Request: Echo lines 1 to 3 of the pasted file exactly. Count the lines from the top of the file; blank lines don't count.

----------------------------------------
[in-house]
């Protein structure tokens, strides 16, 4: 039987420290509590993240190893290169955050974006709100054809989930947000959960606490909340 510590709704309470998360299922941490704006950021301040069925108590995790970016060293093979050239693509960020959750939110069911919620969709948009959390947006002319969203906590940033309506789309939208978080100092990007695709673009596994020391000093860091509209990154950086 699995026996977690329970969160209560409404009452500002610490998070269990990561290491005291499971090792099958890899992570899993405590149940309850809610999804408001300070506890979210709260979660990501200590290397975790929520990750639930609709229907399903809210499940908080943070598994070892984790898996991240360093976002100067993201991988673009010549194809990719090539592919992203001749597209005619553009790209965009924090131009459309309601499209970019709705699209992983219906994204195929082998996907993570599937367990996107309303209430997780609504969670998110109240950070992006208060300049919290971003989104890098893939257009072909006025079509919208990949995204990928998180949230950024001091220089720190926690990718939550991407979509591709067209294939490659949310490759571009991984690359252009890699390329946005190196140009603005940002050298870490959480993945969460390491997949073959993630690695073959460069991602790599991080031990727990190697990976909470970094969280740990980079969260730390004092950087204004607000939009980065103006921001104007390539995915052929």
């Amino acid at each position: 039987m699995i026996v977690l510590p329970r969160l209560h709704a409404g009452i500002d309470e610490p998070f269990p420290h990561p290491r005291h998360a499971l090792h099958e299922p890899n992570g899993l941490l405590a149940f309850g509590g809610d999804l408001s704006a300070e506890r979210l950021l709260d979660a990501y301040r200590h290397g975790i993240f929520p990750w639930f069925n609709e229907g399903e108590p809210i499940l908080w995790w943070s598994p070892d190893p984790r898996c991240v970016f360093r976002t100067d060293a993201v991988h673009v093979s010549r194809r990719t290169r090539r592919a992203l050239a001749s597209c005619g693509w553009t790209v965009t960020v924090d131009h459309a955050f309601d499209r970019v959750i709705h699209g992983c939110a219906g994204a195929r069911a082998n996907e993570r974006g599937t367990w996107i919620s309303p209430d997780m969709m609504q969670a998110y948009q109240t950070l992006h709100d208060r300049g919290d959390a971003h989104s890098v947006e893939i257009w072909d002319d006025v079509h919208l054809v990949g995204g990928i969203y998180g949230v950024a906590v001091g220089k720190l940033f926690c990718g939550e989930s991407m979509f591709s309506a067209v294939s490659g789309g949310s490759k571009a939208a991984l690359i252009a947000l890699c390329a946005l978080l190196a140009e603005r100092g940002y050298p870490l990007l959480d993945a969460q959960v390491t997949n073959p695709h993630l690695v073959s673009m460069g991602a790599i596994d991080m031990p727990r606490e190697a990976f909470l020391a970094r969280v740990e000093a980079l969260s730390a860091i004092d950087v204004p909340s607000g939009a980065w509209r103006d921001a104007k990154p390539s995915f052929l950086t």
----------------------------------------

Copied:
[in-house]
């Protein structure tokens, strides 16, 4: 039987420290509590993240190893290169955050974006709100054809989930947000959960606490909340 510590709704309470998360299922941490704006950021301040069925108590995790970016060293093979050239693509960020959750939110069911919620969709948009959390947006002319969203906590940033309506789309939208978080100092990007695709673009596994020391000093860091509209990154950086 699995026996977690329970969160209560409404009452500002610490998070269990990561290491005291499971090792099958890899992570899993405590149940309850809610999804408001300070506890979210709260979660990501200590290397975790929520990750639930609709229907399903809210499940908080943070598994070892984790898996991240360093976002100067993201991988673009010549194809990719090539592919992203001749597209005619553009790209965009924090131009459309309601499209970019709705699209992983219906994204195929082998996907993570599937367990996107309303209430997780609504969670998110109240950070992006208060300049919290971003989104890098893939257009072909006025079509919208990949995204990928998180949230950024001091220089720190926690990718939550991407979509591709067209294939490659949310490759571009991984690359252009890699390329946005190196140009603005940002050298870490959480993945969460390491997949073959993630690695073959460069991602790599991080031990727990190697990976909470970094969280740990980079969260730390004092950087204004607000939009980065103006921001104007390539995915052929």
């Amino acid at each position: 039987m699995i026996v977690l510590p329970r969160l209560h709704a409404g009452i500002d309470e610490p998070f269990p420290h990561p290491r005291h998360a499971l090792h099958e299922p890899n992570g899993l941490l405590a149940f309850g509590g809610d999804l408001s704006a300070e506890r979210l950021l709260d979660a990501y301040r200590h290397g975790i993240f929520p990750w639930f069925n609709e229907g399903e108590p809210i499940l908080w995790w943070s598994p070892d190893p984790r898996c991240v970016f360093r976002t100067d060293a993201v991988h673009v093979s010549r194809r990719t290169r090539r592919a992203l050239a001749s597209c005619g693509w553009t790209v965009t960020v924090d131009h459309a955050f309601d499209r970019v959750i709705h699209g992983c939110a219906g994204a195929r069911a082998n996907e993570r974006g599937t367990w996107i919620s309303p209430d997780m969709m609504q969670a998110y948009q109240t950070l992006h709100d208060r300049g919290d959390a971003h989104s890098v947006e893939i257009w072909d002319d006025v079509h919208l054809v990949g995204g990928i969203y998180g949230v950024a906590v001091g220089k720190l940033f926690c990718g939550e989930s991407m979509f591709s309506a067209v294939s490659g789309g949310s490759k571009a939208a991984l690359i252009a947000l890699c390329a946005l978080l190196a140009e603005r100092g940002y050298p870490l990007l959480d993945a969460q959960v390491t997949n073959p695709h993630l690695v073959s673009m460069g991602a790599i596994d991080m031990p727990r606490e190697a990976f909470l020391a970094r969280v740990e000093a980079l969260s730390a860091i004092d950087v204004p909340s607000g939009a980065w509209r103006d921001a104007k990154p390539s995915f052929l950086t």